On the heels of this week's announcement that golf superstar Greg Norman and 14 additional customers have placed orders for the new Boeing Business Jet, the organization's president, Borge Boeskov, today announced the signing of two new orders. The announcement was made during a news conference at the Paris Air Show.
The two new orders plus those announced earlier this week, bring the total announced orders for Boeing Business Jets to 20. As is typical in almost all private business transactions, the customers -- with the exception of Norman and launch-customer General Electric, Co., (GE) -- have asked to remain anonymous.
"We're extremely pleased to announce all of these new orders," Boeskov said. "It shows the kind of momentum that is building for this airplane program. Everywhere we go, people are excited about the new dimensions in business travel that the Boeing Business Jet provides. Customers are demanding range, payload capacity, versatility and comfort and we are offering a new level of product and service that meets those needs at a price comparable to existing long-range corporate jets."
The business jet is a high-performance derivative of the Boeing Next-Generation 737-700. It combines the size of the 737-700 fuselage (110 feet 4 inches, 33.6 meters) with strengthened wings and landing gear from the larger and heavier 737-800. This tailored combination provides owners with a business jet platform that has a range of 7,140 statute miles (6,200 nautical miles, 11,480 kilometers) and payload flexibility beyond that of any competitor.
The airplane will cruise at speeds up to .82 Mach, equivalent to a ground speed of 550 miles per hour, and will be able to serve such routes as New York to Tokyo and London to Johannesburg. It will be powered by the same CFM56-7 engines used on the Next-Generation 737 commercial airplanes. The engines are produced by CFM International, a 50/50 joint company of GE and Snecma of France.
With an 807-square-foot passenger cabin, the Boeing Business Jet has nearly three times as much space as the largest existing executive jets. The interior can accommodate a variety of configurations with space for conference rooms, executive offices and individual work areas that exactly match a customer's personal work and travel preferences.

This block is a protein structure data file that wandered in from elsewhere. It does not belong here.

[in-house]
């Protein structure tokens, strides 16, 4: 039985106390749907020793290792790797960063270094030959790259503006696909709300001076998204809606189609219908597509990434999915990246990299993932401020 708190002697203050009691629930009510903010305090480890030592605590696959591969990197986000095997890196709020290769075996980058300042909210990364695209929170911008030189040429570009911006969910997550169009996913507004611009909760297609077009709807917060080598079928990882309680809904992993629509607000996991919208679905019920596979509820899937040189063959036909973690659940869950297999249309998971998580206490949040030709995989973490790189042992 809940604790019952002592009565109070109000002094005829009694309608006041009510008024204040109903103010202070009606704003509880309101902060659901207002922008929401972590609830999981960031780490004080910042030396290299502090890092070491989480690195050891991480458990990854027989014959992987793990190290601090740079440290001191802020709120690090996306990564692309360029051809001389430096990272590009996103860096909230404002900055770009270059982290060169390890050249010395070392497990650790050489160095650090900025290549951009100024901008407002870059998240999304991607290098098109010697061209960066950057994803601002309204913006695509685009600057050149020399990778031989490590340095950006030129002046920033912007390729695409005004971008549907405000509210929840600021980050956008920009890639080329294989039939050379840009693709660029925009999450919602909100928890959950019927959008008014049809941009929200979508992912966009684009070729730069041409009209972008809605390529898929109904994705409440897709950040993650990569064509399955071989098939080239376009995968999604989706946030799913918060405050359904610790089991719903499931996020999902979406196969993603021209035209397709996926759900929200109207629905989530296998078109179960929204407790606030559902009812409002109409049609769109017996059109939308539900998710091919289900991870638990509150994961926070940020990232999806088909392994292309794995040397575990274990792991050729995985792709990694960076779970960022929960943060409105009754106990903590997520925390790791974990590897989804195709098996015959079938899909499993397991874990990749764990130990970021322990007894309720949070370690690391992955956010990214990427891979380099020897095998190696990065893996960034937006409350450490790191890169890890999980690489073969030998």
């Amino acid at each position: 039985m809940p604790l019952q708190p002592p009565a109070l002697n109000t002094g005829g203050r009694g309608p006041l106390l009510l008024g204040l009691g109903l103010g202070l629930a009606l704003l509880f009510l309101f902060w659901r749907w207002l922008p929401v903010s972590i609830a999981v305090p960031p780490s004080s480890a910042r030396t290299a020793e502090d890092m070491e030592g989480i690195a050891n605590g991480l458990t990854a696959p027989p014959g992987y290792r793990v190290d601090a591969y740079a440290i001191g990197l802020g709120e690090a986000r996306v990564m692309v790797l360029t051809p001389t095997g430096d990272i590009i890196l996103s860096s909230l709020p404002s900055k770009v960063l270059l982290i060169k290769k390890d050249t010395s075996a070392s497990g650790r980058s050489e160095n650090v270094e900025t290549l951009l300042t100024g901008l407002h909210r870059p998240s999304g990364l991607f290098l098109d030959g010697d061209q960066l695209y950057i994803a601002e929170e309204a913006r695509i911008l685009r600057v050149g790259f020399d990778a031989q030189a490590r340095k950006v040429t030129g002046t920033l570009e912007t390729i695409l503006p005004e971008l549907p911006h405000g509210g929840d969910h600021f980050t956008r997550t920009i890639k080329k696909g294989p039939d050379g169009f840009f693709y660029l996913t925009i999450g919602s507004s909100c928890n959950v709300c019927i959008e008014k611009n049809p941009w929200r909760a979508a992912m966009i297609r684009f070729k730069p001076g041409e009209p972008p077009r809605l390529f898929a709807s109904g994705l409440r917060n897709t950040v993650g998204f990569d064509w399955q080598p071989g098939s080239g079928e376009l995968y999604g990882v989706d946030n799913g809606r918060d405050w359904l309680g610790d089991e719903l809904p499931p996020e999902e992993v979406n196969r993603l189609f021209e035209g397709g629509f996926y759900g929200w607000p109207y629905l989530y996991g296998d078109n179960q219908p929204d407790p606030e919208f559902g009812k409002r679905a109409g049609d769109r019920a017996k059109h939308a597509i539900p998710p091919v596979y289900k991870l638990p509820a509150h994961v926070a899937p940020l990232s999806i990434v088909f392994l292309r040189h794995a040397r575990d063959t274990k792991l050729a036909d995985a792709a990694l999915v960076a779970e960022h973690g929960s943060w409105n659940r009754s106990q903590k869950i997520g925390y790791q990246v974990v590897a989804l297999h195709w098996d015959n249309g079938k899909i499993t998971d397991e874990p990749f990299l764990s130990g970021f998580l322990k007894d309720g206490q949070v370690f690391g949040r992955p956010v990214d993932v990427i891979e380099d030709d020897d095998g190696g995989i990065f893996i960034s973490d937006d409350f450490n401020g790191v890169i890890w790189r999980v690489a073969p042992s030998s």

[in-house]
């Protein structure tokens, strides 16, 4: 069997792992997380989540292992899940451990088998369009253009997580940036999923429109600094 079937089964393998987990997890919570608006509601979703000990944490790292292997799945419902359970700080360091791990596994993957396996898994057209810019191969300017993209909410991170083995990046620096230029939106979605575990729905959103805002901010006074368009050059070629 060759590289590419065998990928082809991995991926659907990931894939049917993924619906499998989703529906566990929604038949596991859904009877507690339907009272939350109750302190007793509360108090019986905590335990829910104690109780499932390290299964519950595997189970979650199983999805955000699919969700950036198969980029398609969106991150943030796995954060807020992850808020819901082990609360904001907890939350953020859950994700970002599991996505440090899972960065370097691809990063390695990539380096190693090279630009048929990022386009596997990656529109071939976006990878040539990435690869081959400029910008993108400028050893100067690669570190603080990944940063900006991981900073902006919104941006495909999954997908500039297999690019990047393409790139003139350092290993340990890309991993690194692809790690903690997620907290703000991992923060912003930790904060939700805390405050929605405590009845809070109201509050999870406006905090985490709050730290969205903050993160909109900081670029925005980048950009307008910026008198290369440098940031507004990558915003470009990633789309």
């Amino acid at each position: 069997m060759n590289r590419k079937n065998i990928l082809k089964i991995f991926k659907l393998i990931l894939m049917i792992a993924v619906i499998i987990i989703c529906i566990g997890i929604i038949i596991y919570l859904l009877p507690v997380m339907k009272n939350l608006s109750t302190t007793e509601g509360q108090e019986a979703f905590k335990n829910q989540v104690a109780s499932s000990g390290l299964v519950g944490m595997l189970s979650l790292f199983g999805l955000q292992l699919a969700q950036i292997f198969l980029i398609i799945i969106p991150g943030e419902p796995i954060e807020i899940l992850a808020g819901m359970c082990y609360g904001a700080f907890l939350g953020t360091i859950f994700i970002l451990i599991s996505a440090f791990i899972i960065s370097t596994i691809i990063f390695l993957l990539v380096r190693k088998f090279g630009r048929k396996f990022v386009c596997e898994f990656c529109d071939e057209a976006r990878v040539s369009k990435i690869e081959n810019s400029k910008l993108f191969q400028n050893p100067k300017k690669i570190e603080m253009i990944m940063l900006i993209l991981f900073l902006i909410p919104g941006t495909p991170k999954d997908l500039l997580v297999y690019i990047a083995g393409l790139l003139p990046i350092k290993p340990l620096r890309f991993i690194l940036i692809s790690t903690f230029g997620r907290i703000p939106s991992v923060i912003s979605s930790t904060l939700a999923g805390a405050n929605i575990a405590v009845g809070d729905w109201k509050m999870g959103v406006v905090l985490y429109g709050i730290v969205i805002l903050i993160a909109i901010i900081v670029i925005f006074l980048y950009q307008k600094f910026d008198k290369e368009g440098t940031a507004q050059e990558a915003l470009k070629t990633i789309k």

The spacious interior provides room for new features typically not found in other corporate jets. These features can include a private crew rest area or emergency medical facility, an advanced satellite communications center, an exercise suite with in-flight shower, a remote press center, or a disaster relief center.
Boeing Business Jets is a joint venture launched on month 2, 1996, by The Boeing Company and GE, to respond to market demand for a larger, more capable business airplane that can fly more than 6,000 nautical miles. It was established as a marketing arrangement in the form of a contract joint venture.
Boeing manages day-to-day operations, manufactures the airplane, and is responsible for sales and marketing activities with support from General Electric. The airplane's engines will be manufactured by GE, and both companies are involved in customer support and in making decisions affecting the product's pricing and market applications. The two companies share in the cost and revenue.
Boeing Commercial Airplane Group will provide airplanes to Boeing Business Jets, which then will deliver them to a customer-selected completion center for interior installation and paint.
The business jet is comparably priced to existing long-range corporate jets. The price for an unfurnished, or "green," airplane is $30.5 million (1995$). That price will rise to $32 million on month 1, 1997, when the Flight Dynamics Heads-Up Guidance System (HGS ) and a second HF radio are included as standard equipment. A completely furnished and equipped business jet will cost approximately $40 million for delivery in late 1999.
The first Boeing Business Jet is scheduled to roll out of the Renton factory in June 1998. GE will take delivery of the first Boeing Business Jet in the Fall of 1998.